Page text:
It was predicted that the second round of stimulus checks would land in millions of Americans’ bank accounts as soon as next week, thanks to the $900 billion economic relief package that Congress passed on Monday night. But the sudden demand of President Donald Trump on Tuesday that lawmakers raise the bill’s $600 stimulus checks to $2,000 per person is now calling into question the timing and some of the checks.
The upheaval comes after Congress added $600 per individual checks during last-minute talks to the bill, a sum that some legislators, such as Senators Bernie Sanders of Vermont, an independent, and Josh Hawley of Missouri, a Republican, had declared too tiny. In a video posted on Twitter on December 22, Mr. Trump seemed to agree with the critics that he would not sign the economic relief bill, calling the stimulus checks “ridiculously low.”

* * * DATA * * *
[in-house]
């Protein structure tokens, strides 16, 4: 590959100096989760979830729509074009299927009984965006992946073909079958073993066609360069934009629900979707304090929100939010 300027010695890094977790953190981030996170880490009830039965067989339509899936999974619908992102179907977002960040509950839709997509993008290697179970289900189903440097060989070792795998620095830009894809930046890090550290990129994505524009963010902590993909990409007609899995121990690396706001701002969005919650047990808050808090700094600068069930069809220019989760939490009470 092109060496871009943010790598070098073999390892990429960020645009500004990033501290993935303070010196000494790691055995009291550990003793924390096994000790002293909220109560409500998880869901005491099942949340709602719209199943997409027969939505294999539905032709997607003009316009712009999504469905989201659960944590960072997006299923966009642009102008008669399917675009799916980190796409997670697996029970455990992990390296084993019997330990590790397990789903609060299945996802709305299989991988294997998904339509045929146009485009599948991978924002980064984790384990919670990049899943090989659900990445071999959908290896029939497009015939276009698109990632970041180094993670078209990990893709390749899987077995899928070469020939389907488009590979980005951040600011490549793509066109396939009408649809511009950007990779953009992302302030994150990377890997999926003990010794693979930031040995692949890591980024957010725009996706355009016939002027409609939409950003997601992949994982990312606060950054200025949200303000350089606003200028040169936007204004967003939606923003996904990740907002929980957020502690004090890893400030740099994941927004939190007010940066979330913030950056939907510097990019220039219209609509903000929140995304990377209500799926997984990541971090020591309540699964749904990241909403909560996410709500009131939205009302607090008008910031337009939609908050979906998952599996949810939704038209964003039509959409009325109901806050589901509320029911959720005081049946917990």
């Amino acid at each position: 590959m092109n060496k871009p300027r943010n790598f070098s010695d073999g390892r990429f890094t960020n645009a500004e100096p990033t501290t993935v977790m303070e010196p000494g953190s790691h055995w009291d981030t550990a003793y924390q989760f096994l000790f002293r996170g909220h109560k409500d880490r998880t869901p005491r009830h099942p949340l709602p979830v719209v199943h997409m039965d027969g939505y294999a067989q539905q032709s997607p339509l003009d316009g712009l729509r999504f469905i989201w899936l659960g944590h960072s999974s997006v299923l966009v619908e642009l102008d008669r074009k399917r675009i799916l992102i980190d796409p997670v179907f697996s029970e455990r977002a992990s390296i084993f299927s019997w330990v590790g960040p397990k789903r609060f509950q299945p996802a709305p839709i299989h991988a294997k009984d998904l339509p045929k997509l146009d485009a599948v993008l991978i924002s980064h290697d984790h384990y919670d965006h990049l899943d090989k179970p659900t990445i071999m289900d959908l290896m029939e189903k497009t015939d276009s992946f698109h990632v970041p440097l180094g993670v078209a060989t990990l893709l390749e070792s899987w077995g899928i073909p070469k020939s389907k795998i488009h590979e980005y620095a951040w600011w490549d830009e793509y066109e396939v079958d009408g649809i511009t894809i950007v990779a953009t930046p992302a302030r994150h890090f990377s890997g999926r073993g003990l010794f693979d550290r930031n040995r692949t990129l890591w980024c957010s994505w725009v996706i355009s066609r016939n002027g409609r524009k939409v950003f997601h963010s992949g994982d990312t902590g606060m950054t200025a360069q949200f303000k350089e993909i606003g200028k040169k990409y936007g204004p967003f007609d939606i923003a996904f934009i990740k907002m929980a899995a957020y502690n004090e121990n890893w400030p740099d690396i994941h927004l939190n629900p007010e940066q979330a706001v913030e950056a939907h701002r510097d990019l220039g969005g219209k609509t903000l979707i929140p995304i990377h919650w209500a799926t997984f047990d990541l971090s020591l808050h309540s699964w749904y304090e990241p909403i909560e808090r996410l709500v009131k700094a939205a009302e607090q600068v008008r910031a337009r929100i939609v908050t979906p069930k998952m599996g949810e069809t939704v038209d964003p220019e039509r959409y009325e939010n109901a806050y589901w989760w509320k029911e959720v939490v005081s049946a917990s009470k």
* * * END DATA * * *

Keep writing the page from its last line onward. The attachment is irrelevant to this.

In the recorded message, Mr. Trump said, “I am asking Congress to amend this bill and increase the ridiculously low 600 dollars to $2,000, or $4,000 for a couple,”
In the first round of stimulus checks, the $600 checks directed by the relief bill will represent half of the $1,200 directed at most adults. Critics have said the assistance would be beneficial, but not enough to tide over families who have suffered income or work losses since the coronavirus pandemic shuttered the economy in March and caused unemployment to rise.
According to a new survey by TransUnion, which also found that 40 percent of those households were betting on the possibility of another stimulus check to help them pay their bills, nearly 6 in 10 consumers claim they took a financial hit due to the pandemic at the end of November.
How likely check for $2,000?
Democrats support Mr. Trump’s request for $2,000 checks, but how many Republicans would participate is not clear because, according to Heights Securities, the plan for greater payouts will cost an estimated $530 billion, or around $385 billion more than what Congress approved for the $600 checks.